R is a language and environment for statistical computing and graphics which has resemblance with S language and environment. Although R can be considered as a different implementation of S, there are some important differences.
R provides a wide variety of statistical(linear and nonlinear modeling, classical statistical tests, time-series analysis, classification, clustering, etc.) and graphical techniques and is highly extensible. The S language is often considered as the main choice for research in statistical methodology and R provides an open-source route to participation in that activity.
Downloading R for Windows
Go to the website
https://cran.rstudio.com and download the R for Windows using the steps shown below (4.0.0 is the version that I have installed).
Installing R for Windows
After downloading the file install it by following the steps shown below.
After clicking Next> in the step 8, the installation will be begun.
Now open the “R” program and you will see something like the image shown below.
First, we must find out what our working directory is. Type
getwd() in the R console to find your current working directory. Usually, it is pointed to
C:/Users/username/Documents In my case, it is pointed to
C:/Users/Nipuna/Documents But it is a hassle when my working directory is pointed to the
Documents directory. So, I can change my working directory by clicking to File → Change dir. and selecting a relevant folder.
Nuts and Bolts
Go to File → New script. And now you will see another file that is opened in the RGui application. Simply type the following code line in the new file.
Now, we can run this function in two ways. The first way is to copy the whole script by pressing “CTRL+C” and pasting it on the console by “CTRL+V”. After even after pasting and pressing “Enter”, nothing will happen because first we need to access the element in the working environment and run it by choosing the element. So to list all the elements in the working environment type
ls() in the R-console. After typing that you will see that output is generated displaying
 "myfunction" So that is the only element in the current working environment. To run the function, type
myfunction() in the console. The parentheses
() are used here because it is a function. If it was a variable we should type
The second way to run this function is to save this “Untitled” script and access it in the R-console. Save the function by pressing “CTRL+S”, and give the file a simple name like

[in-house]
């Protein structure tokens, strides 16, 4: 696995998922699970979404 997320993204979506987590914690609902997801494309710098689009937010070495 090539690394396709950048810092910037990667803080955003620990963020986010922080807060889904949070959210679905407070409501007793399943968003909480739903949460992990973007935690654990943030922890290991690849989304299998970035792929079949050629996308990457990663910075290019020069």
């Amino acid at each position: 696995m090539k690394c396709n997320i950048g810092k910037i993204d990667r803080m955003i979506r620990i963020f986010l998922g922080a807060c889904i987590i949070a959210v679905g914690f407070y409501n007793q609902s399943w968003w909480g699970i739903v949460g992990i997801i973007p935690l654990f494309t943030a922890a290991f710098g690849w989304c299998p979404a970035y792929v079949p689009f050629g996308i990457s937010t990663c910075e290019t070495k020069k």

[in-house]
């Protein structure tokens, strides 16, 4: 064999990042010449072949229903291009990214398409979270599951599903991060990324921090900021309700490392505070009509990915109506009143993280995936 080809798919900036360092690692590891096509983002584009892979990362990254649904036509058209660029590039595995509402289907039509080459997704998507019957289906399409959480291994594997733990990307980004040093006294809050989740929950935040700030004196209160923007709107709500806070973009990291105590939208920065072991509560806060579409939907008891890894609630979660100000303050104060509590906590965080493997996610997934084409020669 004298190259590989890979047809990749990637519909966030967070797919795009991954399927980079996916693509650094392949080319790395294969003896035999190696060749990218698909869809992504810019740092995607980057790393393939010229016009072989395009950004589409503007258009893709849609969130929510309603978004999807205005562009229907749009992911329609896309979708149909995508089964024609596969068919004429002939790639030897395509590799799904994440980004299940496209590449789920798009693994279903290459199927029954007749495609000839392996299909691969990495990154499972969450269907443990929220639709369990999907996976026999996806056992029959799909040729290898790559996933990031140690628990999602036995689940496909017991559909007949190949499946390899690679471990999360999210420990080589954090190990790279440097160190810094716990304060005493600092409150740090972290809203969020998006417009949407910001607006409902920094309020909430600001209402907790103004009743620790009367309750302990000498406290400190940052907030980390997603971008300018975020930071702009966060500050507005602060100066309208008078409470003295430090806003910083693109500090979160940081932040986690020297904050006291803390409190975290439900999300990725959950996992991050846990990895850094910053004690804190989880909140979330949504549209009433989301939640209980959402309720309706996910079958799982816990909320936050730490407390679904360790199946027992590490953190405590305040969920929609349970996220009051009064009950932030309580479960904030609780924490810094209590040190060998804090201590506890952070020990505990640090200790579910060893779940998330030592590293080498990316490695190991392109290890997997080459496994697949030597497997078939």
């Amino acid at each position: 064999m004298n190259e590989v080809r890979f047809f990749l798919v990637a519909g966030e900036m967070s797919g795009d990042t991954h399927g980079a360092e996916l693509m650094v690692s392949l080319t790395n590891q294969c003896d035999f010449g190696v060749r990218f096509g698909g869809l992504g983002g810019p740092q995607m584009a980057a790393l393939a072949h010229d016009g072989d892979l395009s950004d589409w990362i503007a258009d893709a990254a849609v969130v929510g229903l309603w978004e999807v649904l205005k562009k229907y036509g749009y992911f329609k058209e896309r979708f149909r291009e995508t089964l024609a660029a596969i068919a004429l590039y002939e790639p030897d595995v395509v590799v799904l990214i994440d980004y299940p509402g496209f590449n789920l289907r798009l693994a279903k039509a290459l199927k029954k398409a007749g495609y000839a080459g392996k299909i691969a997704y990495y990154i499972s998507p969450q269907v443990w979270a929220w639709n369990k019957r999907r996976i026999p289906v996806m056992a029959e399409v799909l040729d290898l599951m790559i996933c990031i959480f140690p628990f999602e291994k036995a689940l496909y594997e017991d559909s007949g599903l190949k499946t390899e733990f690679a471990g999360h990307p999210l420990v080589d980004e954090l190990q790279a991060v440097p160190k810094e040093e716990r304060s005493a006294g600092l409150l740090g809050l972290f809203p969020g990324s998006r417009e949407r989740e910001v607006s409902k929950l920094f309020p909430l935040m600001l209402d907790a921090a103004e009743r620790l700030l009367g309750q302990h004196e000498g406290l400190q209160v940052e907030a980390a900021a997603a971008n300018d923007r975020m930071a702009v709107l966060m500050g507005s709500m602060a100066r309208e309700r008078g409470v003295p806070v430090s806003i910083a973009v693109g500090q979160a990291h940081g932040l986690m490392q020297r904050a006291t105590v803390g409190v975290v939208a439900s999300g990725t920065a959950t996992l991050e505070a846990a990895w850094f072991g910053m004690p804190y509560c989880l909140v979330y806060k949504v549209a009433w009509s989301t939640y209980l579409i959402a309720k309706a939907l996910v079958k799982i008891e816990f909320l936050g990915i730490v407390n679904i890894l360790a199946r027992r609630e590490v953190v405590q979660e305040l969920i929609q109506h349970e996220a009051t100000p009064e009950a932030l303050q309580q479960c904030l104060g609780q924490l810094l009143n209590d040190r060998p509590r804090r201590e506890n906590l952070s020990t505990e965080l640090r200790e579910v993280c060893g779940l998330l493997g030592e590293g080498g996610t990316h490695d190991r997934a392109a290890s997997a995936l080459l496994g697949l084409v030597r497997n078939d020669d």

example.R As you can see
.R is the file extension of R files. Now to access the file, type
dir() in the R-console and it will show that the
"example.R" is in the working directory. Now to access the file, type
source("example.R") in the console. The
source() function loads the elements in the file to the console. So now we can type
ls() and find our element, which is
myfunction and type
myfunction() to run the function.
<- is the assignment operator in R-console. When you type
x <- 10 then 10 is assigned to the variable
x You can view the value of
x in the R-console by typing
print(x) or simply typing
x and pressing “enter”. If you just type
x <- and press “enter” there won’t be any errors and the console will be waiting for input.
There are five basic classes of data types in R. They are,
numeric(real numbers) ,
The most basic data structure in R is a
vector It contains elements of the same type. A vector’s type can be checked with
typeof() function and its length(the number of elements within it) can be checked by the function
length() Furthermore, an empty vector can be created with the
vector() function. The most basic way of generating vectors is using the
c() function. Another way of making a vector is by typing something like this,
x <- 0:6 Now a vector
x is made with
0 1 2 3 4 5 6 as its values.
But, there is an exception called
list , which is represented as a vector but can contain objects of different classes.
Numbers in R are generally treated as numeric objects, which is real and has double precision. But if you explicitly want to have an integer you can type
L after the number(eg:
x <- 1L). There is also a special number called
Inf which represents the infinity, and unlike other programming languages you can use
Inf for ordinary calculations(eg:
0 ) And the value
NaN represents undefined values(eg:
R objects can have attributes like
other user-defined attributes/metadata Attributes of an object can be accessed by using the
Assume that you have created a vector,
x <- c(5.2,"a") Then what would happen if you press “enter” after typing that? There won’t be any errors since a concept called
coercion occurs. It considers the precedence hierarchy and assigns the data types to the attributes inside the vector. For example, the type of the vector we typed earlier is now a
character type. The precedence hierarchy is
numeric(real numbers) ,
boolean(True/False with the decrease in precedence. But you can do explicit coercion by using the
as.* function. For example, when you type
x <- 0:2 and type